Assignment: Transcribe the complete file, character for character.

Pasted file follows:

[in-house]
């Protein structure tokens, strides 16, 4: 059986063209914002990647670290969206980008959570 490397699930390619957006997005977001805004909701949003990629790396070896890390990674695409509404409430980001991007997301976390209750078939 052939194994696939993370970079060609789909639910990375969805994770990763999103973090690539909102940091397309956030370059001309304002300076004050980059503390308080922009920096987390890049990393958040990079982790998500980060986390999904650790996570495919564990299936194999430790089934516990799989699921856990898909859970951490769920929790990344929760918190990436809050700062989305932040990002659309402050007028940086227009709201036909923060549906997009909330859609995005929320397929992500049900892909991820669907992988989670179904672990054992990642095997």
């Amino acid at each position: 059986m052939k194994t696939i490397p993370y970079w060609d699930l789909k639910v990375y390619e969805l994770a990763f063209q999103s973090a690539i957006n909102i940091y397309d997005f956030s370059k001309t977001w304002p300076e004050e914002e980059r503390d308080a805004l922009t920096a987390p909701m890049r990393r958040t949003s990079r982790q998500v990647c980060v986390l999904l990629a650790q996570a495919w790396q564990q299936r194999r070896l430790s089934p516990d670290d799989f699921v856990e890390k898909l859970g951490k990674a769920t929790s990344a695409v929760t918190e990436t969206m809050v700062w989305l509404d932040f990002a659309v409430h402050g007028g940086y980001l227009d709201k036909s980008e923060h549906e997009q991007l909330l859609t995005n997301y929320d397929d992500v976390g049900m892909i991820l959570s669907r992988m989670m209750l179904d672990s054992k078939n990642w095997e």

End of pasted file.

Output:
[in-house]
């Protein structure tokens, strides 16, 4: 059986063209914002990647670290969206980008959570 490397699930390619957006997005977001805004909701949003990629790396070896890390990674695409509404409430980001991007997301976390209750078939 052939194994696939993370970079060609789909639910990375969805994770990763999103973090690539909102940091397309956030370059001309304002300076004050980059503390308080922009920096987390890049990393958040990079982790998500980060986390999904650790996570495919564990299936194999430790089934516990799989699921856990898909859970951490769920929790990344929760918190990436809050700062989305932040990002659309402050007028940086227009709201036909923060549906997009909330859609995005929320397929992500049900892909991820669907992988989670179904672990054992990642095997």
């Amino acid at each position: 059986m052939k194994t696939i490397p993370y970079w060609d699930l789909k639910v990375y390619e969805l994770a990763f063209q999103s973090a690539i957006n909102i940091y397309d997005f956030s370059k001309t977001w304002p300076e004050e914002e980059r503390d308080a805004l922009t920096a987390p909701m890049r990393r958040t949003s990079r982790q998500v990647c980060v986390l999904l990629a650790q996570a495919w790396q564990q299936r194999r070896l430790s089934p516990d670290d799989f699921v856990e890390k898909l859970g951490k990674a769920t929790s990344a695409v929760t918190e990436t969206m809050v700062w989305l509404d932040f990002a659309v409430h402050g007028g940086y980001l227009d709201k036909s980008e923060h549906e997009q991007l909330l859609t995005n997301y929320d397929d992500v976390g049900m892909i991820l959570s669907r992988m989670m209750l179904d672990s054992k078939n990642w095997e």